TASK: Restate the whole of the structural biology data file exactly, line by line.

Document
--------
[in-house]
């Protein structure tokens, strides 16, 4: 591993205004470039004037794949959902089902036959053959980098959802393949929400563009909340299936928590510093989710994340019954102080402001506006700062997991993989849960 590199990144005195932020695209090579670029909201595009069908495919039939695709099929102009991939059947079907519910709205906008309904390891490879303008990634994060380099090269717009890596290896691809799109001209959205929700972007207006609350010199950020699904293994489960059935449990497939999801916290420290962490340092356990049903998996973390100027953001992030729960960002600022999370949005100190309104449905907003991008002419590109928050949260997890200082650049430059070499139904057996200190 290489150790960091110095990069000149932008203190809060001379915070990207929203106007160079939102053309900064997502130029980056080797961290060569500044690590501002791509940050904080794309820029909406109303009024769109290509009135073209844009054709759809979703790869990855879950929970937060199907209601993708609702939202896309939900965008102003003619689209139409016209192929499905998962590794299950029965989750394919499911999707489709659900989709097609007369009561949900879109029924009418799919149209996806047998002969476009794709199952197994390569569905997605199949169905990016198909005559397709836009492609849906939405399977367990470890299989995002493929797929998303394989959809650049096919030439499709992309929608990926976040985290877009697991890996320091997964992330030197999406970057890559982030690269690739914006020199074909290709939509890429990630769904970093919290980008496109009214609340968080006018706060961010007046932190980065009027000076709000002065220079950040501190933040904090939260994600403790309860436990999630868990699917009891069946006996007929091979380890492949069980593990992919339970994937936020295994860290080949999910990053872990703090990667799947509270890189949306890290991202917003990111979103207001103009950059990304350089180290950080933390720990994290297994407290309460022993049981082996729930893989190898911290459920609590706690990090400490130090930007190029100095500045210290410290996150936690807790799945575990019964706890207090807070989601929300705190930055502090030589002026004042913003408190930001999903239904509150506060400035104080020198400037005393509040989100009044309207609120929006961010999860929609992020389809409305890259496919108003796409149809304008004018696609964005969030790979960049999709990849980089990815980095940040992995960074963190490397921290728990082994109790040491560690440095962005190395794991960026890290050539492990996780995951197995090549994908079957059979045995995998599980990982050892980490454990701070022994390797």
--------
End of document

[in-house]
């Protein structure tokens, strides 16, 4: 591993205004470039004037794949959902089902036959053959980098959802393949929400563009909340299936928590510093989710994340019954102080402001506006700062997991993989849960 590199990144005195932020695209090579670029909201595009069908495919039939695709099929102009991939059947079907519910709205906008309904390891490879303008990634994060380099090269717009890596290896691809799109001209959205929700972007207006609350010199950020699904293994489960059935449990497939999801916290420290962490340092356990049903998996973390100027953001992030729960960002600022999370949005100190309104449905907003991008002419590109928050949260997890200082650049430059070499139904057996200190 290489150790960091110095990069000149932008203190809060001379915070990207929203106007160079939102053309900064997502130029980056080797961290060569500044690590501002791509940050904080794309820029909406109303009024769109290509009135073209844009054709759809979703790869990855879950929970937060199907209601993708609702939202896309939900965008102003003619689209139409016209192929499905998962590794299950029965989750394919499911999707489709659900989709097609007369009561949900879109029924009418799919149209996806047998002969476009794709199952197994390569569905997605199949169905990016198909005559397709836009492609849906939405399977367990470890299989995002493929797929998303394989959809650049096919030439499709992309929608990926976040985290877009697991890996320091997964992330030197999406970057890559982030690269690739914006020199074909290709939509890429990630769904970093919290980008496109009214609340968080006018706060961010007046932190980065009027000076709000002065220079950040501190933040904090939260994600403790309860436990999630868990699917009891069946006996007929091979380890492949069980593990992919339970994937936020295994860290080949999910990053872990703090990667799947509270890189949306890290991202917003990111979103207001103009950059990304350089180290950080933390720990994290297994407290309460022993049981082996729930893989190898911290459920609590706690990090400490130090930007190029100095500045210290410290996150936690807790799945575990019964706890207090807070989601929300705190930055502090030589002026004042913003408190930001999903239904509150506060400035104080020198400037005393509040989100009044309207609120929006961010999860929609992020389809409305890259496919108003796409149809304008004018696609964005969030790979960049999709990849980089990815980095940040992995960074963190490397921290728990082994109790040491560690440095962005190395794991960026890290050539492990996780995951197995090549994908079957059979045995995998599980990982050892980490454990701070022994390797």